150 F. 741 (1st Cir. 1906), 635, Continental Paper Bag Co. v. Eastern Paper Bag Co.
|Citation:||150 F. 741|
|Party Name:||CONTINENTAL PAPER BAG CO. v. EASTERN PAPER BAG CO. |
|Case Date:||December 24, 1906|
|Court:||United States Courts of Appeals, Court of Appeals for the First Circuit|
Albert H. Walker, for appellant.
Samuel R. Betts, and Francis T. Chambers (Betts, Sheffield & Betts, on the brief), for appellee.
Before COLT and LOWELL, Circuit Judges, and ALDRICH, District Judge.
LOWELL, Circuit Judge.
This is a bill in equity to restrain the infringement of letters patent No. 558,969, issued to Liddell for an improvement in paper bag machines. The following claims are in suit:
'(1) In a paper-bag machine, the combination of a rotating cylinder provided with one or more pairs of side-folding fingers adapted to be moved toward or from each other, a forming-plate also provided with side-forming fingers adapted to be moved toward or from each other, means for operating said fingers at at definite times during the formative action upon the bag-tube, operating means for the forming-plate adapted to cause the said plate to oscillate about its rear edge upon the surface of the cylinder during the rotary movement of said cylinder, the whole operating for the purpose of opening and forming the bottom of the bag-tube, and means to move the bag-tube with the cylinder.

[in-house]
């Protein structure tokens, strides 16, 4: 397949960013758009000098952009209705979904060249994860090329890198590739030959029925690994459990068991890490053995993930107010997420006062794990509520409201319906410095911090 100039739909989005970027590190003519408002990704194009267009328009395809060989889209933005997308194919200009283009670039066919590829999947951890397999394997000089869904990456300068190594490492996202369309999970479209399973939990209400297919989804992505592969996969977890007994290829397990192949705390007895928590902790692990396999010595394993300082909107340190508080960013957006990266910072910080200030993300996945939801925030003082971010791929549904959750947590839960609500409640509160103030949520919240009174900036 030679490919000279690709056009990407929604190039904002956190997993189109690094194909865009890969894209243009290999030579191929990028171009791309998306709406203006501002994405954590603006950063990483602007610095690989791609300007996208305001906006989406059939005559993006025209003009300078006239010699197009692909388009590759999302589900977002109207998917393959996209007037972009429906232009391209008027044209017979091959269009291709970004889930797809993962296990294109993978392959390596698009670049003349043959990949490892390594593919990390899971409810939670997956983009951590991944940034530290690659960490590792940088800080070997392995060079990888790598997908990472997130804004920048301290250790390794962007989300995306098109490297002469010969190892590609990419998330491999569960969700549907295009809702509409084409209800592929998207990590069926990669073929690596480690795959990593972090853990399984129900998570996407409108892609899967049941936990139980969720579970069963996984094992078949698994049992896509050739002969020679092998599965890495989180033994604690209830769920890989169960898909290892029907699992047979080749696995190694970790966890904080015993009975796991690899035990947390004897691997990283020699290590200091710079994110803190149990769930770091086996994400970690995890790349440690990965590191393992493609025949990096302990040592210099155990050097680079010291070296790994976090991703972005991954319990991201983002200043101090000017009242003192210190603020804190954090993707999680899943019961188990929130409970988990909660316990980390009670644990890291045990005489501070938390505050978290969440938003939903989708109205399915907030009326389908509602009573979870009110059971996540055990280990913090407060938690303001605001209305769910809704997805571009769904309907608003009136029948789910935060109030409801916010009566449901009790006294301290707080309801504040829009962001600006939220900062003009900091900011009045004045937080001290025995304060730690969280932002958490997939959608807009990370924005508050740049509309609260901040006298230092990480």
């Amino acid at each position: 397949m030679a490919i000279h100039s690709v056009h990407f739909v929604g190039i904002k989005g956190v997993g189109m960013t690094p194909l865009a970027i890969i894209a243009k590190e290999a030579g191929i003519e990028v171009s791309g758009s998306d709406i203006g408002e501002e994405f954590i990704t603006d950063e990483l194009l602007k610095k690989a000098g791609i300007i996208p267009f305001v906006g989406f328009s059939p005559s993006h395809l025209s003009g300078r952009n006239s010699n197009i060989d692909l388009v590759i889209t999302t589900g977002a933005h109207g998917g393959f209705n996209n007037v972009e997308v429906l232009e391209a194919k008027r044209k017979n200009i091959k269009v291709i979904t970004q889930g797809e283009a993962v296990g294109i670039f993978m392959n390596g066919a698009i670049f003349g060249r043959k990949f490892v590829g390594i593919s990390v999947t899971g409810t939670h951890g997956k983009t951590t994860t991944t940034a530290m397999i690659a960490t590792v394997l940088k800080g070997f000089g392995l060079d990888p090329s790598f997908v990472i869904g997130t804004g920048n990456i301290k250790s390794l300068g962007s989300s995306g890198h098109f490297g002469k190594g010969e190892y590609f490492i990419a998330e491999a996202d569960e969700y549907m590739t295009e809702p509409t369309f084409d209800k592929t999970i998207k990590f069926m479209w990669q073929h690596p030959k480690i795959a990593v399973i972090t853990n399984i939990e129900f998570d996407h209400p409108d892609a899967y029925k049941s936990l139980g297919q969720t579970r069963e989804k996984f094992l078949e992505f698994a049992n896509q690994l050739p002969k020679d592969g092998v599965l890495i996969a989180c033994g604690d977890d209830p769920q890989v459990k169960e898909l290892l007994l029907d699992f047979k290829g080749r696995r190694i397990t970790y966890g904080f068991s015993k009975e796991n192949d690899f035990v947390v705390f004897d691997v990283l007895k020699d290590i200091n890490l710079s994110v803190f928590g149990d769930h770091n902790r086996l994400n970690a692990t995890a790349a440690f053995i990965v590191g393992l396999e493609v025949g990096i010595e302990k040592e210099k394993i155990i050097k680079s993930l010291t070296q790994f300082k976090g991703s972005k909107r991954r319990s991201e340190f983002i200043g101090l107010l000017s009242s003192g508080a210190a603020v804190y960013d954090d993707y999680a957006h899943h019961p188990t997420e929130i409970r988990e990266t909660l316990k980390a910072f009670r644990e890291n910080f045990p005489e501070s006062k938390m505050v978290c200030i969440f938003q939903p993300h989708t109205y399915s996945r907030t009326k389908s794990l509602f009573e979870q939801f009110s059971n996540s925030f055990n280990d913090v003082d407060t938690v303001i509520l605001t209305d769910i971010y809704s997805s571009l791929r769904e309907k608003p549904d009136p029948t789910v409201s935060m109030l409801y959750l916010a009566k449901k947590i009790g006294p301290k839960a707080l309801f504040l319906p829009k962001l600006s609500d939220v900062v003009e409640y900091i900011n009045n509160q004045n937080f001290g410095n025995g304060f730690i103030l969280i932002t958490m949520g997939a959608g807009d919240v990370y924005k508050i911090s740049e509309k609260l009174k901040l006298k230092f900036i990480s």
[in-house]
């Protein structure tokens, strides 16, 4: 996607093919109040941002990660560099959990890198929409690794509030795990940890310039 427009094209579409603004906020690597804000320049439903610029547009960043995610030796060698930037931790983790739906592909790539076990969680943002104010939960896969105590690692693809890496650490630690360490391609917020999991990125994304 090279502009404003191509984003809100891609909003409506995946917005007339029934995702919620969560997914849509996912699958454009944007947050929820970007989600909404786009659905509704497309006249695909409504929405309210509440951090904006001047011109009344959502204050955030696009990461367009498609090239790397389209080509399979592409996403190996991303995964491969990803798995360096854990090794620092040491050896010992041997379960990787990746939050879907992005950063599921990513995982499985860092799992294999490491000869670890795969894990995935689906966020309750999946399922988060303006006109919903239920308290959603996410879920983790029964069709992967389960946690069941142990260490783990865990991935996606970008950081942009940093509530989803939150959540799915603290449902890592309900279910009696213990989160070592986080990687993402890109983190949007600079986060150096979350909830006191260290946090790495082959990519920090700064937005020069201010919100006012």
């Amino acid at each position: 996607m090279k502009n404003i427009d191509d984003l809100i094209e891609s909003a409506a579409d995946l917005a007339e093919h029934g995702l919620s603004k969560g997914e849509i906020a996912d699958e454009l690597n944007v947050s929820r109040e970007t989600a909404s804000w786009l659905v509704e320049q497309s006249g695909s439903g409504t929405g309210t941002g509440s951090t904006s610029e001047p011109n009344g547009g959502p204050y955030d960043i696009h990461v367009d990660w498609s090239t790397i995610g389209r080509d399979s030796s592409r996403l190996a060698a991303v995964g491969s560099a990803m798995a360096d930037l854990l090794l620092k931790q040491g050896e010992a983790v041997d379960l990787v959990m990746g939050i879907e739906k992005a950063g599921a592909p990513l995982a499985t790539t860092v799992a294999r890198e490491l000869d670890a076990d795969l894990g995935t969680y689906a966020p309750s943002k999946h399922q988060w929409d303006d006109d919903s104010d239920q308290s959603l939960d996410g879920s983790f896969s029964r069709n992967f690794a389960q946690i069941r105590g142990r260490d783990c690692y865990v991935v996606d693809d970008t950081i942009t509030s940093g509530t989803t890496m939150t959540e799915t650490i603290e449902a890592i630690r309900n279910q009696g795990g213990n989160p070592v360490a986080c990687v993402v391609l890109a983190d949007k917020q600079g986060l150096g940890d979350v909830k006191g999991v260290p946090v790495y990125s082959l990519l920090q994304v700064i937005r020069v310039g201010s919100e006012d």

'(2) In a paper-bag machine, the combination of the rotating cylinder provided with one or more pairs of side-folding fingers adapted to be moved toward or from each other, a forming-plate also provided with side-forming fingers adapted to be moved toward or from each other, means for operating said fingers at definite times during the formative action upon the bag-tube, operating means for the forming-plate adapted to cause the sail plate to oscillate about its rear edge upon the surface of the cylinder during the rotary movement of said cylinder for the purpose of opening and forming the bottom of the bag-tube, a finger moving with the forming-plate for receiving the upper sheet of the tube and lifting it during the formative action, power devices for returning the forming-plate to its original position to receive a new bag-tube, and means to move the bag-tube with the cylinder.'